A New York Times investigation reveals the prevalence of migrant children in the US working “dangerous jobs that violate child labor laws — including in factories that make products for well-known brands like Cheetos and Fruit of the Loom.”
“Mexico’s refugee assistance agency, known as COMAR, launched a pilot program in southern Mexico (February 20) to explore expediting asylum denials to those it deems likely to travel onward to the US,” reports CNN, noting that an estimated 70% of those seeking asylum in Mexico—not including Haitians—use the benefits provided to continue travel to the country’s northern border with the US. The Biden administration’s newly announced asylum policy, however, may “actually increase Mexico’s attractiveness as a pit stop for those ultimately aiming to request asylum in the US,” leading Mexico to plan to abandon this new pilot program.
“The number of refugee petitions more than doubled in the past two years in Mexico compared to the combined totals from 2019 and 2020,” reports Border Report.
Argentina and the Platform on Disaster Displacement have published a policy brief on the country’s efforts to address displacement and provide humanitarian protection amid disasters and climate change, including the use of a special humanitarian visa program, launched in May 2022.
In an open letter to Colombian president Gustavo Petro, 93 civil society organizations argue that Venezuela’s proposed “Law for the Control, Regularization, Performance and Financing of Non-Governmental and Related Organizations” will force members of Venezuelan civil society “to leave the country by force, as has recently happened in Nicaragua.” (WOLA)
Regional and Bilateral Cooperation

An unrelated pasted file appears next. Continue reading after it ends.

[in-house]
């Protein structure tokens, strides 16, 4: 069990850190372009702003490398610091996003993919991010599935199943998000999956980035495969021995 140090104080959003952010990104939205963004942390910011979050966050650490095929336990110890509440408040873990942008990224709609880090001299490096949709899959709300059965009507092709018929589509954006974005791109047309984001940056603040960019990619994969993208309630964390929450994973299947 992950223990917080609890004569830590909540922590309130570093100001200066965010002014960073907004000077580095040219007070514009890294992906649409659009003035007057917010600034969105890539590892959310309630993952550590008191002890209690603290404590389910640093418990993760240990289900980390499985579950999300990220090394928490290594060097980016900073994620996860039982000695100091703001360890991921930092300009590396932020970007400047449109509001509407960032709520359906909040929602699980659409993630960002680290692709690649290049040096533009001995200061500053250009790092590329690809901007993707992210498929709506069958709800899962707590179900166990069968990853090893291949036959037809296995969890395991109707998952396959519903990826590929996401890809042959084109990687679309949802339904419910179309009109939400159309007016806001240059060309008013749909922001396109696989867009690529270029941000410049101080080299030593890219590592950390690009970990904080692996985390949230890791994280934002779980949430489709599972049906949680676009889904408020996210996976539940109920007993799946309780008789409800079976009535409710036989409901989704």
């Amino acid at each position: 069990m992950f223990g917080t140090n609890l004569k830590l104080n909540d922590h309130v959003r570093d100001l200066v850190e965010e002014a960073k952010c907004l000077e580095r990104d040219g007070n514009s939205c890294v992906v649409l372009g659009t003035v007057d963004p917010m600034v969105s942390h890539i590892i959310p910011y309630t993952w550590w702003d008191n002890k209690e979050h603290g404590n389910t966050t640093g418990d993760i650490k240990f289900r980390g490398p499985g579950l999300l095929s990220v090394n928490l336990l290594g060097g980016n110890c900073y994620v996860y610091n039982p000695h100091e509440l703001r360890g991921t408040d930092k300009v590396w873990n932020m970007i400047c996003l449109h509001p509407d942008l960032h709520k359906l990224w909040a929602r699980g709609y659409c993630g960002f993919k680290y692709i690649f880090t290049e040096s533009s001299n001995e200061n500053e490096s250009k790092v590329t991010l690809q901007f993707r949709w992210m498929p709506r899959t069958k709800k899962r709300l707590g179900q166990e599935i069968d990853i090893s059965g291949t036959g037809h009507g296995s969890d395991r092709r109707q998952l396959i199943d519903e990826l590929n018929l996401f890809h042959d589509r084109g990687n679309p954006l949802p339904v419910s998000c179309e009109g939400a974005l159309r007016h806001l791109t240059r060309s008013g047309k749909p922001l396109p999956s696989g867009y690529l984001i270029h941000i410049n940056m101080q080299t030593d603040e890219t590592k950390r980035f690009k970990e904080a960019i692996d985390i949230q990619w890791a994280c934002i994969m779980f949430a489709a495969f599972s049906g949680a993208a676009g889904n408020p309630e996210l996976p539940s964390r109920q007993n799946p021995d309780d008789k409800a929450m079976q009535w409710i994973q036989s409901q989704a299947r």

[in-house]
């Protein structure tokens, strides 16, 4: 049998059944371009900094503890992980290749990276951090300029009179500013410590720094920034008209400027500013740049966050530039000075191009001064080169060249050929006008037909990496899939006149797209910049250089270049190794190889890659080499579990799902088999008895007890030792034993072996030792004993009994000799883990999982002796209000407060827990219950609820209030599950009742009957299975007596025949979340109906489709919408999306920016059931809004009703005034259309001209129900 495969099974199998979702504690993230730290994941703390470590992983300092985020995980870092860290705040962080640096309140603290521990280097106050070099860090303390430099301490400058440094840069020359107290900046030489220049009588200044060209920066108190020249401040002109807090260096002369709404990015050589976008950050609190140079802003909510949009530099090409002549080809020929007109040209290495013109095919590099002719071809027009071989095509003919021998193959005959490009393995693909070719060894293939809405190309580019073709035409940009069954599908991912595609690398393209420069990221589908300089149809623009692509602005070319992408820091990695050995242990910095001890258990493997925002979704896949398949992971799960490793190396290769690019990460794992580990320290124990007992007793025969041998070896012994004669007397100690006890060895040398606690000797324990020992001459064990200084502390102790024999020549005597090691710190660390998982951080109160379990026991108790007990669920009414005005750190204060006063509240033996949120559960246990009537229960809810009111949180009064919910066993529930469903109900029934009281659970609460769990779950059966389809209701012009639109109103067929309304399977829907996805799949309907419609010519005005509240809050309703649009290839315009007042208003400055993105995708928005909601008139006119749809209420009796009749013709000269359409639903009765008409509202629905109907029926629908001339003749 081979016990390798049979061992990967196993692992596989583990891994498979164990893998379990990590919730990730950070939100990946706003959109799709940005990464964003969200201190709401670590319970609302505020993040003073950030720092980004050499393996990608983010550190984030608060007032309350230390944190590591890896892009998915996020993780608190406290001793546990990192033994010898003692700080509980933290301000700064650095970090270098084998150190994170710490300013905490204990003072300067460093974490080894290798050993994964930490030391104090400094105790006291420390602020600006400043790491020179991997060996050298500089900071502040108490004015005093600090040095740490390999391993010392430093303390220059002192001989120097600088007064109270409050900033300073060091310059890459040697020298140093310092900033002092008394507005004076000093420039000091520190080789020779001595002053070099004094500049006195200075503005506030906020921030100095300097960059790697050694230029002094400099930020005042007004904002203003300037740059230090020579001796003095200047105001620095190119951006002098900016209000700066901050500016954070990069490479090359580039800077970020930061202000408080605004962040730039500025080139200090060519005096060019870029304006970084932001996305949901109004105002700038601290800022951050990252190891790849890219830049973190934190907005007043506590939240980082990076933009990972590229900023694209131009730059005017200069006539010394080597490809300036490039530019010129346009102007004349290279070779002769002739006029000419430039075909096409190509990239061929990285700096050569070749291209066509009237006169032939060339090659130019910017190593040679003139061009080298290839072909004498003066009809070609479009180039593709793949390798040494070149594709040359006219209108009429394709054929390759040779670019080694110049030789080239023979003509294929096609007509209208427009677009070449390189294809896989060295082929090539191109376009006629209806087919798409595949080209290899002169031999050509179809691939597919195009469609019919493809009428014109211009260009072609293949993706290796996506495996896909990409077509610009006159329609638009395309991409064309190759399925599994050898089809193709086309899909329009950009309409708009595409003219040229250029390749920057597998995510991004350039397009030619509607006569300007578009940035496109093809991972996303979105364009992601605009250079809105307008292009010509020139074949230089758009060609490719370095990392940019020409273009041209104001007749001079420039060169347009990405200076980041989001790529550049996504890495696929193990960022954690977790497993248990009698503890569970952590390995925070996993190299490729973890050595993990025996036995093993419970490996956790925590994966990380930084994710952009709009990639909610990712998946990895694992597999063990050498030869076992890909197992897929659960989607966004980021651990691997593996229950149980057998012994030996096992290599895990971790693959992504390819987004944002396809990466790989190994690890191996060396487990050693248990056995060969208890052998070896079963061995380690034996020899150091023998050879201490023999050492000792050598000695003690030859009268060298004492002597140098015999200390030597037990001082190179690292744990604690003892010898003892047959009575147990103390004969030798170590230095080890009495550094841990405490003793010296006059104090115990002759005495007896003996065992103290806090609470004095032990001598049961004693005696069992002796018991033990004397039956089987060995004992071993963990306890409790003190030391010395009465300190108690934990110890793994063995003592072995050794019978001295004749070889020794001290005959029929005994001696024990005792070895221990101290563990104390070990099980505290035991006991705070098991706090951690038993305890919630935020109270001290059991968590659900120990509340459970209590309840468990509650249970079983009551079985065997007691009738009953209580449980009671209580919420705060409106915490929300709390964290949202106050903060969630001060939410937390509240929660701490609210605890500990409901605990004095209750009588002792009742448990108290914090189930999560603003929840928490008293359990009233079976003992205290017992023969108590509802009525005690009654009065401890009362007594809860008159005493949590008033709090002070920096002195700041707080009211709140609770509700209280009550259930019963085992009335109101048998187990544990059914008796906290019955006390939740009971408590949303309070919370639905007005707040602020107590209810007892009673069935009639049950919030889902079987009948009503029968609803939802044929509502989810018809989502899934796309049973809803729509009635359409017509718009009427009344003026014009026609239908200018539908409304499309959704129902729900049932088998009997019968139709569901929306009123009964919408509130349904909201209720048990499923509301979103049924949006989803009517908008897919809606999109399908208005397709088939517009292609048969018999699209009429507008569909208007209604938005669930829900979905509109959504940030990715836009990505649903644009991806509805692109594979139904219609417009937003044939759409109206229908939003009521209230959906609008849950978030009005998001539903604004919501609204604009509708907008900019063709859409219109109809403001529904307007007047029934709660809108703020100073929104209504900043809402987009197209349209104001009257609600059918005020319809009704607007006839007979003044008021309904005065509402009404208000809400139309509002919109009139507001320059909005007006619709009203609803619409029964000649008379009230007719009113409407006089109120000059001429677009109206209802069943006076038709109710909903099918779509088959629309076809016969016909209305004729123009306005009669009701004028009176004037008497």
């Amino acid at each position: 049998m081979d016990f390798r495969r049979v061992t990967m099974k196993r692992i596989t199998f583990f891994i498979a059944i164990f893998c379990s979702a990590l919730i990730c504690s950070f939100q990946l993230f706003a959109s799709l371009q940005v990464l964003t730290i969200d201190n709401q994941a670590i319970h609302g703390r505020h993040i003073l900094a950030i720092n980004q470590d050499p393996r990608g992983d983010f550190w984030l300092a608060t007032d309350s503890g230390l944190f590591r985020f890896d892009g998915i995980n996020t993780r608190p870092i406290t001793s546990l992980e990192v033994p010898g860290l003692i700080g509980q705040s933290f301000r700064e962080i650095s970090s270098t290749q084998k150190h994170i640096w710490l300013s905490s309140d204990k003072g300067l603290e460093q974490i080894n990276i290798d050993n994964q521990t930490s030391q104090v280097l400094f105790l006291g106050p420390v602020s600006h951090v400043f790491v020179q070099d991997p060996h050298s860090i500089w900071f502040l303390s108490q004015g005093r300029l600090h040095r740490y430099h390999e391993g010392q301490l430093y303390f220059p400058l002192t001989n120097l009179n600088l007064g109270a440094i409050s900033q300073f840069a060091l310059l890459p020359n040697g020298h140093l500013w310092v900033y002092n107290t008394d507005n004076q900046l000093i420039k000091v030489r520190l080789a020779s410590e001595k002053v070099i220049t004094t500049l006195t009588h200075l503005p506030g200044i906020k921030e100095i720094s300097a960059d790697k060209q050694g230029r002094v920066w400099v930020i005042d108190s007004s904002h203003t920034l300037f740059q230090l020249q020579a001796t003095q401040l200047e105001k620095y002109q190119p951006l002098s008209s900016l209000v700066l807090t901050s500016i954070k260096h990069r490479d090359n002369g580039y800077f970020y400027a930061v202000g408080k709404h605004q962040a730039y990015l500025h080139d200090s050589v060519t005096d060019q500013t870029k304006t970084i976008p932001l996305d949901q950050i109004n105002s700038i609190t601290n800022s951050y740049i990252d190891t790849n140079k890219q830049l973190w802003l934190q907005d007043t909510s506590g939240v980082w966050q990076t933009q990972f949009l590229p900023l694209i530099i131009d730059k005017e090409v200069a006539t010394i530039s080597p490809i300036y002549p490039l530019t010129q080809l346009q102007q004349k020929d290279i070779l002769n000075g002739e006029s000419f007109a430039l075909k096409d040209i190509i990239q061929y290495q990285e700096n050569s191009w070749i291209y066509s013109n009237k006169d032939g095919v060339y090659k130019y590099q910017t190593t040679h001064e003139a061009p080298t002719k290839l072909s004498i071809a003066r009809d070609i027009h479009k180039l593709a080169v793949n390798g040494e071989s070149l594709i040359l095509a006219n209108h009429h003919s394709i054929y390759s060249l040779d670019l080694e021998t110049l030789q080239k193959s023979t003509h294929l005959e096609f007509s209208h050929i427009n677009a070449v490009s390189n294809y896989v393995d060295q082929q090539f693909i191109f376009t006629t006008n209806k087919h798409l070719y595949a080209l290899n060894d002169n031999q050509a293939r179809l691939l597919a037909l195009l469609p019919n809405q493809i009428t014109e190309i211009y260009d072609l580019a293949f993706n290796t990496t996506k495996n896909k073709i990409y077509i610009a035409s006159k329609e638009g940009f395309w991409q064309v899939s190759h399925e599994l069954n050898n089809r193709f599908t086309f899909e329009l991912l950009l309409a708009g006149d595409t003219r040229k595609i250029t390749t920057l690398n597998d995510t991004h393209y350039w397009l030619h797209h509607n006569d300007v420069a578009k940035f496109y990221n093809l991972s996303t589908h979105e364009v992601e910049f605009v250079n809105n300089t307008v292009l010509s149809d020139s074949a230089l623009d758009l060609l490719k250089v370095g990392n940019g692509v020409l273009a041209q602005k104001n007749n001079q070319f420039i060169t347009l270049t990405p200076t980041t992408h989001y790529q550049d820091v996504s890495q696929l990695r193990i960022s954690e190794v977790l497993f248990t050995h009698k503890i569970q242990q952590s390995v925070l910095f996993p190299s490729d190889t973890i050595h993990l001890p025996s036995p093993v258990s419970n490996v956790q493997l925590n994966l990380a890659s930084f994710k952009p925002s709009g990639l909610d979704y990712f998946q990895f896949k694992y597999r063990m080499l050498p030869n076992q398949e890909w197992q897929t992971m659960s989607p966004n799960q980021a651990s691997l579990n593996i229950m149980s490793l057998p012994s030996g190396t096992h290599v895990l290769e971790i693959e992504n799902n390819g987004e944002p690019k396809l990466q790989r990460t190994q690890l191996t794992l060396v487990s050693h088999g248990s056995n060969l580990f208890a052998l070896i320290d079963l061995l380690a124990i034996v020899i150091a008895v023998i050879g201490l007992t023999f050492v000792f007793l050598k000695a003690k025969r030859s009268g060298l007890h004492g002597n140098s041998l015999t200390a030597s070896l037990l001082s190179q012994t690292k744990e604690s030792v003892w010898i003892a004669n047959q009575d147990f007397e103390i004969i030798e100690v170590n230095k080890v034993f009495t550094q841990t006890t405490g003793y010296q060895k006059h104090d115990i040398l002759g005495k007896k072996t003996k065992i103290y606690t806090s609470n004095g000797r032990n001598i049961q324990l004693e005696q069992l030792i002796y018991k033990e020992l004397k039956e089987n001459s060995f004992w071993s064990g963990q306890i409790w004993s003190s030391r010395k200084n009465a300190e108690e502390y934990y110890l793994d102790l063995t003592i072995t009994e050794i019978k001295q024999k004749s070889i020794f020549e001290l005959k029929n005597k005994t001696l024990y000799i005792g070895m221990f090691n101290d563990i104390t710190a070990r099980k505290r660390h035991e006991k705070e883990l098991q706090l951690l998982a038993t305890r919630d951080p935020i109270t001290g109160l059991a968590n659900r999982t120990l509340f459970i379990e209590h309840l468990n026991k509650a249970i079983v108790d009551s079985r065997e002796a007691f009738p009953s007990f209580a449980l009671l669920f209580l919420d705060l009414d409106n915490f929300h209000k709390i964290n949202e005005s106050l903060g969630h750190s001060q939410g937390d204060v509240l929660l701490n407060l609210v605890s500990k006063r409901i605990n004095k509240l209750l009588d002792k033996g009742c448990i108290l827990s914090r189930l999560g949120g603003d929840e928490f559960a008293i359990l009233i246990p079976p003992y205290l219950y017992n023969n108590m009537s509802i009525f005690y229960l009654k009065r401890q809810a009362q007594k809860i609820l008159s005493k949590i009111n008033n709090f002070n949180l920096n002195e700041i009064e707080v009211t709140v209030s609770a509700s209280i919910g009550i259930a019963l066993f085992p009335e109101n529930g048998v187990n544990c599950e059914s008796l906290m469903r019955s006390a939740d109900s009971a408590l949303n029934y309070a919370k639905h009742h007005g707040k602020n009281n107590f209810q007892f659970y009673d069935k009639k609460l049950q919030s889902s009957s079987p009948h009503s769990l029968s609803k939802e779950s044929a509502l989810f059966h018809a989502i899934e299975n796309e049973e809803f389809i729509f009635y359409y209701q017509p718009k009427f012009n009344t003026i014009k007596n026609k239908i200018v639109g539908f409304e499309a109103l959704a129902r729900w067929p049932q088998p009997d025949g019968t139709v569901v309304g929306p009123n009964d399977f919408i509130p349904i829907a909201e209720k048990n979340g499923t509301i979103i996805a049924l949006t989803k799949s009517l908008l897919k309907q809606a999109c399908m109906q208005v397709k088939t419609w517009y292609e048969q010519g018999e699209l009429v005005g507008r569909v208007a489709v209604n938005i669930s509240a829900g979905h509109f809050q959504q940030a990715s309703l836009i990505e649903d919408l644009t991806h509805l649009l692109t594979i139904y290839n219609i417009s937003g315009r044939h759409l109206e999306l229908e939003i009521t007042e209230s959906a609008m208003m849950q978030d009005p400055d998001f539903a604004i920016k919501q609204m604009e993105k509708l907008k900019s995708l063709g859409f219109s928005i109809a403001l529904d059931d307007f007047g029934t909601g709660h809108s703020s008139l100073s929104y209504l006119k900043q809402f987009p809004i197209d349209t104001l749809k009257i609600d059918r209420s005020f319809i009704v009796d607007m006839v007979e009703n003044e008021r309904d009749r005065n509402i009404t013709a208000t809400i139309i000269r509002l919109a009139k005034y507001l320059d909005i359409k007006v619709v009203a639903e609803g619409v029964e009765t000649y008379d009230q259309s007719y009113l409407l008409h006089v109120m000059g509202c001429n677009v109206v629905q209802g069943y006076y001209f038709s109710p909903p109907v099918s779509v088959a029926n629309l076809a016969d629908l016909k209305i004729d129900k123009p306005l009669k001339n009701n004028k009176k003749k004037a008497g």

Migration is on the agenda in upcoming consultations this week between the parliaments of Aruba, Curaçao, the Netherlands, and Sint Maarten, reports Curaçao Chronicle.
🇺🇸🇨🇦 Canada and United States
Following controversies surrounding irregular entry into Canada from the US through the Roxham Road unofficial border crossing, “Canada wants to rewrite the Safe Third Country Agreement (STCA), which allows for anyone trying to cross the Canada-U.S. border in either direction to be sent back to the first of the two countries they arrived in, with few exceptions,” reports Reuters, noting that “the agreement does not cover unofficial border crossings.” The United States, however, is uninterested in revisiting the STCA, according to CBC. “Prime Minister Justin Trudeau says he and Joe Biden will discuss stemming the flow of irregular migration into Canada when the US President visits Ottawa next month,” reports Bloomberg.
🇵🇪🇨🇱 Chile and Peru
Chile and Peru have signed an agreement to work together to combat human and migrant trafficking. (Infomigra)
The Inter-American Development Bank is providing Belize “а lоаn ореrаtіоn fоr UЅ$15 mіllіоn аnd аn іnvеѕtmеnt grаnt fоr UЅ$800,000 frоm thе Міgrаtіоn Fасіlіtу tо ѕuрроrt mіgrаnt соmmunіtіеѕ tо dеvеlор асtіvіtіеѕ іn thе аgrісulturе аnd tоurіѕm ѕесtоrѕ.” (BBN)
🇧🇸🇹🇨 Turks and Caicos and the Bahamas